The third stage is higher-level technical digital skills such as geospatial data analysis or coding as well as digital transformations and emerging technologies including artificial intelligence (AI), machine learning and cybersecurity.
“This is where the largest skills gap exists in the tech industry. Young people may always be on social media but that doesn’t translate over to carrying out data analytics on these channels,” says Patel. “But we are seeing gaps across all three stages. Each one needs a targeted approach to help people gain the skills they need.”
Changing the mindset around digital training
Patel says motivation is key to begin addressing these gaps. “It is hard to convince people that they really require these skills,” she says. “Many businesses also don’t offer training. They are not doing this as much as they should and could.”
Encouragingly, Patel says the lockdown may have shifted attitudes both at an individual and organisational level as people realise the vital role digital plays in their lives, the economy and job opportunities.
In a poll at the end of last year, techUK found that 58% of those aged between 16 and 75 wanted to gain more digital skills in the next 12 months. “There is more interest both amongst workers and businesses buying digital technology and starting digital transformations. It is important that we build provisions around upskilling and re-skilling to ensure that we don’t lose this momentum,” she says.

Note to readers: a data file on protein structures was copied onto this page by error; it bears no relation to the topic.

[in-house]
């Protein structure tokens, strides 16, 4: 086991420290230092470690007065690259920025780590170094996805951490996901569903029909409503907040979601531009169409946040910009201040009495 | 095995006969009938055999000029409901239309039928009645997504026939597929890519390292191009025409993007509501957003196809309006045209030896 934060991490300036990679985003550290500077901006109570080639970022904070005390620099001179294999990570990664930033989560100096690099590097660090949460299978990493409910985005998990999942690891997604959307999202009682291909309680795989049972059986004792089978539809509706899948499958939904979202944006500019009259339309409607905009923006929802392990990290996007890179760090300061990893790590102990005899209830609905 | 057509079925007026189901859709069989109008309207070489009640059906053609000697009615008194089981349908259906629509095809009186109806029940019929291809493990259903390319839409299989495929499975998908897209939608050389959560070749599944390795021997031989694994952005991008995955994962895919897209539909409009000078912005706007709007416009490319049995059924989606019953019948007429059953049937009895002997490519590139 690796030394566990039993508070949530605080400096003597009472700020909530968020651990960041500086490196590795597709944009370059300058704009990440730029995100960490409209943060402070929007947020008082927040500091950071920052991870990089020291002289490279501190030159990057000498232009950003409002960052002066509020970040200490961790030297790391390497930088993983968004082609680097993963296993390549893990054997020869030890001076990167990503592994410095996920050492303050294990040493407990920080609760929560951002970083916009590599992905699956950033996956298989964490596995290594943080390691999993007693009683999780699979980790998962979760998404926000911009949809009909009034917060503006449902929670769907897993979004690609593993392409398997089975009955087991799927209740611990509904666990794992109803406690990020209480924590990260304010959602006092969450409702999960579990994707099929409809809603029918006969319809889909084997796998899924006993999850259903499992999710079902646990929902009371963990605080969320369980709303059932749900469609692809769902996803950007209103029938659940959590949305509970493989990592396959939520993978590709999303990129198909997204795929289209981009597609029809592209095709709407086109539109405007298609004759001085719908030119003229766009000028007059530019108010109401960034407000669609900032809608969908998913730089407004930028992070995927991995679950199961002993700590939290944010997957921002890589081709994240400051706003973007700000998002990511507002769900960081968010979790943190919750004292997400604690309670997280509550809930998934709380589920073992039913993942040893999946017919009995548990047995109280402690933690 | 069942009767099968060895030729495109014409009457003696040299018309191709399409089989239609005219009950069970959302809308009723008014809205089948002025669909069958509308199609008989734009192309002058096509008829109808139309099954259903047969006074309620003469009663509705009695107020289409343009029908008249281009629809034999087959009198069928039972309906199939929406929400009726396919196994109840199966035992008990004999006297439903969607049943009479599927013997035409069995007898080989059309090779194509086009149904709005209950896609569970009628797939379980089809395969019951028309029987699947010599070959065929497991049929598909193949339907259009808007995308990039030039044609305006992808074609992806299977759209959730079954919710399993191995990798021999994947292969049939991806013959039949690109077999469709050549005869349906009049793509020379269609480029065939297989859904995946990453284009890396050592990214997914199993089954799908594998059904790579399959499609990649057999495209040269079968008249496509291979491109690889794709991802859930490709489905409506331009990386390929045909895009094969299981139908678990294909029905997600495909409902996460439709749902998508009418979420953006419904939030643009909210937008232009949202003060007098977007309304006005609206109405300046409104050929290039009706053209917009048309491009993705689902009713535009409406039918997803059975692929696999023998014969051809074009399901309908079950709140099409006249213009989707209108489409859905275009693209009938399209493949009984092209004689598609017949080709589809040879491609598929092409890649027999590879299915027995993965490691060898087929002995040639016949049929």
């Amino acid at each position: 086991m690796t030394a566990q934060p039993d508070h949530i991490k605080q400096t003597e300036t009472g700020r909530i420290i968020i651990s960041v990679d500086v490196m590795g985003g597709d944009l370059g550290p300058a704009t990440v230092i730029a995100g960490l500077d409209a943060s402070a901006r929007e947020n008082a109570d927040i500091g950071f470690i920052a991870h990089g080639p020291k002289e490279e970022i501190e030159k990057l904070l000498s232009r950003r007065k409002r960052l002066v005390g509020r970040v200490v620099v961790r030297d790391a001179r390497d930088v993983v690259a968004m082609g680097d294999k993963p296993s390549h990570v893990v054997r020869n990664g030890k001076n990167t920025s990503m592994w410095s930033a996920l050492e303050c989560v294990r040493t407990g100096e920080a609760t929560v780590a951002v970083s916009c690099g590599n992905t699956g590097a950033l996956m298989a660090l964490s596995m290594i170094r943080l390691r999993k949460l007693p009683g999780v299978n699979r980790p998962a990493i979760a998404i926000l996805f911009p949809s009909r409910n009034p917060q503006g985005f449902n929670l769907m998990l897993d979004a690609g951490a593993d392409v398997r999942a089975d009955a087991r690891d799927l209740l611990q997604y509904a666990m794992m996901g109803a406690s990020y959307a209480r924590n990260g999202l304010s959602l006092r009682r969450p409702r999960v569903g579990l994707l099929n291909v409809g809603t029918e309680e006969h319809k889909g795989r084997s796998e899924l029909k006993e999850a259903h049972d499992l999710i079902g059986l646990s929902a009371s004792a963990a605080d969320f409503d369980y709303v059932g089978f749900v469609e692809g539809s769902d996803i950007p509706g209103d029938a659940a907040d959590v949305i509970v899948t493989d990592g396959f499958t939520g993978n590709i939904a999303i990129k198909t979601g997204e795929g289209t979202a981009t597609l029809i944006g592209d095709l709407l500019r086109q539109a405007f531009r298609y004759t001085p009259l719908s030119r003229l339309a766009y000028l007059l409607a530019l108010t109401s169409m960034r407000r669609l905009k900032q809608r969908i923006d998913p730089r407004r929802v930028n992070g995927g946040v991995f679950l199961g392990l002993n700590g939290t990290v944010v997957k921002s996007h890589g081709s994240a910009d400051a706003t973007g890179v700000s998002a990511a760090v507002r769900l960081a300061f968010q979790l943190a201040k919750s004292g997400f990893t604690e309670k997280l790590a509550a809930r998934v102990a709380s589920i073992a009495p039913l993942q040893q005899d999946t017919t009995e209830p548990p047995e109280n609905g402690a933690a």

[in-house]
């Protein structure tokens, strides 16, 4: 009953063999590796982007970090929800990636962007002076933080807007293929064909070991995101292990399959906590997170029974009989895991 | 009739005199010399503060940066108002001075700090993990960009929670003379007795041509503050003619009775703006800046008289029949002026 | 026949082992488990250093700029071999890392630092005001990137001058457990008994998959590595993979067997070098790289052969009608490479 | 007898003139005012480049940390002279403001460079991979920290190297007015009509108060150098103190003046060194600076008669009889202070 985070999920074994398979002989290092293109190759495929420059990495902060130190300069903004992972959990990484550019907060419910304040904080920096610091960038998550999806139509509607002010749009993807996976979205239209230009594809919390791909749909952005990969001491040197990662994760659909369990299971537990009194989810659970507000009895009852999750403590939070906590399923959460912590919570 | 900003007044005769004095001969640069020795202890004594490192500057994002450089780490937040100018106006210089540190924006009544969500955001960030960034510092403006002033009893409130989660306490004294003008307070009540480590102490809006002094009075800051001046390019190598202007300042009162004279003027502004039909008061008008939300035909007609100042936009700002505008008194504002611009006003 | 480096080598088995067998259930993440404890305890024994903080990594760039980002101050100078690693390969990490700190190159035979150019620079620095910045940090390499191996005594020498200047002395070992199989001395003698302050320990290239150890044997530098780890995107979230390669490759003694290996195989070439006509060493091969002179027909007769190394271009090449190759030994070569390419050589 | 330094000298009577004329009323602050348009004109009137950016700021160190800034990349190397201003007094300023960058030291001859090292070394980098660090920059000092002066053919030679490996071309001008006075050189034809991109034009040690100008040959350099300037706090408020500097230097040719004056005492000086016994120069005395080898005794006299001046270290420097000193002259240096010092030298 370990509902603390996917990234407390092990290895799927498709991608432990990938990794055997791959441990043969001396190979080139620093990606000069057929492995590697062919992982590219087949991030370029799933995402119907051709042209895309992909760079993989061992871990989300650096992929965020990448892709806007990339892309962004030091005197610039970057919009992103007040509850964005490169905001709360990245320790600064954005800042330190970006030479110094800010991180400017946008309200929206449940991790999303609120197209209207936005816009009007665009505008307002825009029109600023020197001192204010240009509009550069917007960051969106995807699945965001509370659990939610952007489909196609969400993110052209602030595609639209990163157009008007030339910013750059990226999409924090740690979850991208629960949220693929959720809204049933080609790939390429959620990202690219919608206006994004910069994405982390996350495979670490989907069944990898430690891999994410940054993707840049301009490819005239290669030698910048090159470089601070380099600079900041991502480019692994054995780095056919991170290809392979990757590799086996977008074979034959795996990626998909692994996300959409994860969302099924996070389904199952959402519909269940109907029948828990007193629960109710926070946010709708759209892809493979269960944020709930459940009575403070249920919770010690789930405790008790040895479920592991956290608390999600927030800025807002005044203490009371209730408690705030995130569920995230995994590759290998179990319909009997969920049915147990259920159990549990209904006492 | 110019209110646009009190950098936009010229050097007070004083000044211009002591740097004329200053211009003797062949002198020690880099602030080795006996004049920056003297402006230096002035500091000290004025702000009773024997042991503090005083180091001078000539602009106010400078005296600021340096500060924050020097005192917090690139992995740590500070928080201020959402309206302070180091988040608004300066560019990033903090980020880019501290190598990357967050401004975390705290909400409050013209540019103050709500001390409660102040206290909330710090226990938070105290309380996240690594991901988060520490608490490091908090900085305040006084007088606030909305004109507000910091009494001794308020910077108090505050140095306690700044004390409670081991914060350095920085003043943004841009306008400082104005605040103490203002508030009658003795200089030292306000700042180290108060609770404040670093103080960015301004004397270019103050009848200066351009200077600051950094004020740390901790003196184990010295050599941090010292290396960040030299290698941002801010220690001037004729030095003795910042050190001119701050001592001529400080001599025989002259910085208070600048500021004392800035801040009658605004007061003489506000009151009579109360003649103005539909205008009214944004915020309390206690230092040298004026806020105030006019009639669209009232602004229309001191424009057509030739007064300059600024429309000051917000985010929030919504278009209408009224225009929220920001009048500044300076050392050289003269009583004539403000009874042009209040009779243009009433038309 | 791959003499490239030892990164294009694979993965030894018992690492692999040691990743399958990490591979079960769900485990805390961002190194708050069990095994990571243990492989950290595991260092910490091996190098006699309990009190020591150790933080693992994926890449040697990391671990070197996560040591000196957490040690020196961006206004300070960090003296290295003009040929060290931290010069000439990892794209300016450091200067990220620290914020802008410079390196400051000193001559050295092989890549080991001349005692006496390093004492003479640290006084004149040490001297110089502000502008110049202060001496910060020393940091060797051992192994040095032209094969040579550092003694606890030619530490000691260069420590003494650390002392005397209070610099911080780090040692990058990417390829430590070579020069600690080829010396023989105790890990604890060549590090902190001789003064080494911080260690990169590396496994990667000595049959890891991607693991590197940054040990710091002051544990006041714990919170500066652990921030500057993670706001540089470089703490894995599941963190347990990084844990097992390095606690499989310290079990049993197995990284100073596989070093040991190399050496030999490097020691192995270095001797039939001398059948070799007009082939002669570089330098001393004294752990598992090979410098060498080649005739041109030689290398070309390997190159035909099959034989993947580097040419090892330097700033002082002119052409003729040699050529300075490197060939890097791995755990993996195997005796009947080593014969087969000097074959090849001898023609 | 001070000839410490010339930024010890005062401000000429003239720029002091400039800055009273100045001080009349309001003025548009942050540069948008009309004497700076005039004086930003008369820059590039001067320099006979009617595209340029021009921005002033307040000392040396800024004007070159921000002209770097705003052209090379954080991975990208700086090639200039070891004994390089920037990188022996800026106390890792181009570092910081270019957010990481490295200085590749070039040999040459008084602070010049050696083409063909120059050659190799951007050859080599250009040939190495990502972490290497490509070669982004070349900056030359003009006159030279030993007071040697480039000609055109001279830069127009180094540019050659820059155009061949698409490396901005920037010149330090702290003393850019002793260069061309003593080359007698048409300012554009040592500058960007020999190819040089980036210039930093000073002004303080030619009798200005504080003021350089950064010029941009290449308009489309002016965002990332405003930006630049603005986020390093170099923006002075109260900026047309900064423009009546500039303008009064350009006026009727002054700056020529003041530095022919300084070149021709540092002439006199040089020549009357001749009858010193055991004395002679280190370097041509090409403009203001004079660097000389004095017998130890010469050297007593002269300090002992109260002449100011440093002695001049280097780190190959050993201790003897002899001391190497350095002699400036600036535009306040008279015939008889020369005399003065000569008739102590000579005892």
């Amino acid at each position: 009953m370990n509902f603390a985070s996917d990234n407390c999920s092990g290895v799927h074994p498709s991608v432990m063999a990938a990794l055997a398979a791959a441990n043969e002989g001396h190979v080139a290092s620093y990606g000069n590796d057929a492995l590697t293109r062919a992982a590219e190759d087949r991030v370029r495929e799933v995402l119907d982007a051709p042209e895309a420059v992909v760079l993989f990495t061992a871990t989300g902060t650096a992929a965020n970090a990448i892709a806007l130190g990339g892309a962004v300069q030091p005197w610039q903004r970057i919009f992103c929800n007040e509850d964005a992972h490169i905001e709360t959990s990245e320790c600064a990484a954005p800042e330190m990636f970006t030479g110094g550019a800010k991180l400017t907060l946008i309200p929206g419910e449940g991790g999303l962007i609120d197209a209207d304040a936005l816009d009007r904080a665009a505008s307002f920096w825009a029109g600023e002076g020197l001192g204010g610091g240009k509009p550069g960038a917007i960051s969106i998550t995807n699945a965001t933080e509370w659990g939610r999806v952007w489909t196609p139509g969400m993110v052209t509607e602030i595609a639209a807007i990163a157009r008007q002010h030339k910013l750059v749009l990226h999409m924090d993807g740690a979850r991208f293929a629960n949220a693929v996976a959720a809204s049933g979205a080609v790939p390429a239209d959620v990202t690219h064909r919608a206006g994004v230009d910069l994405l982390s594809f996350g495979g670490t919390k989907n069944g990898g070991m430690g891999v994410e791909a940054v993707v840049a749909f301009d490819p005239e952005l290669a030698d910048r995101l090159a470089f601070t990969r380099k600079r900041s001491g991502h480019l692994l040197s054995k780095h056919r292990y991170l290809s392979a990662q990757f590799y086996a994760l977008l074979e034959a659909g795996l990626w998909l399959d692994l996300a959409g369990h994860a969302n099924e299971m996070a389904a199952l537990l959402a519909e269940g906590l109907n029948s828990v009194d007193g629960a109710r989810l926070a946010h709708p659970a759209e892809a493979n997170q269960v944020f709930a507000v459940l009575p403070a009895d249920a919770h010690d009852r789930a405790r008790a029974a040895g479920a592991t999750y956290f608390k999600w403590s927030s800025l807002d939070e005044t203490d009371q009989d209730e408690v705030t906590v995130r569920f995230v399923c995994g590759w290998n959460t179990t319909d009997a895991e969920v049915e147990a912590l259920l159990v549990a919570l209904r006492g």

What can businesses do?
Businesses should identify digital skill gaps by looking around their industry and rivals. What are they doing? How is digital helping them in product innovation or customer service? They could then look at creating flexible bitesize online digital learning programmes where employees from every department - not just the IT group in the basement - can upskill and retrain at their own pace. To encourage a culture of digital learning, employees could be awarded internal certifications or badges for each course they complete.
Employers could also signpost staff to the Government’s Skills Toolkit – free online learning covering computer skills, digital design, coding, and computer science including AI. “These online short modular initiatives are so important as they can reduce the barriers to people learning. It provides an area where you can say here are the tools and we can help you and support you. Just pick one of these and we will give you the time to complete it,” Patel says. “The Government has also launched ‘An Hour to Skill’ campaign to encourage employers to give staff an hour to work on a Skills Toolkit course.”
In-person classroom teaching may be more suited to some basic skills training with many employers using a hybrid model. SMEs could also utilise the Apprenticeship Levy to bring in more young talent into organisations as well as new digital T-levels focussing on essentials such as understanding data and digital systems.
The need for digital role models
techUK also champions businesses encouraging young people, importantly including women and those from diverse backgrounds, to learn about ‘role models’ who have developed a career using their digital skills.
“Employers are already doing this, going into schools showing young people what a career in digital looks like for people from all walks of life,” Patel says. “Taking a wider view, we need to embed digital in every part of the school curriculum. It is so crucial in every role nowadays and you don’t need to be Bill Gates to do it.”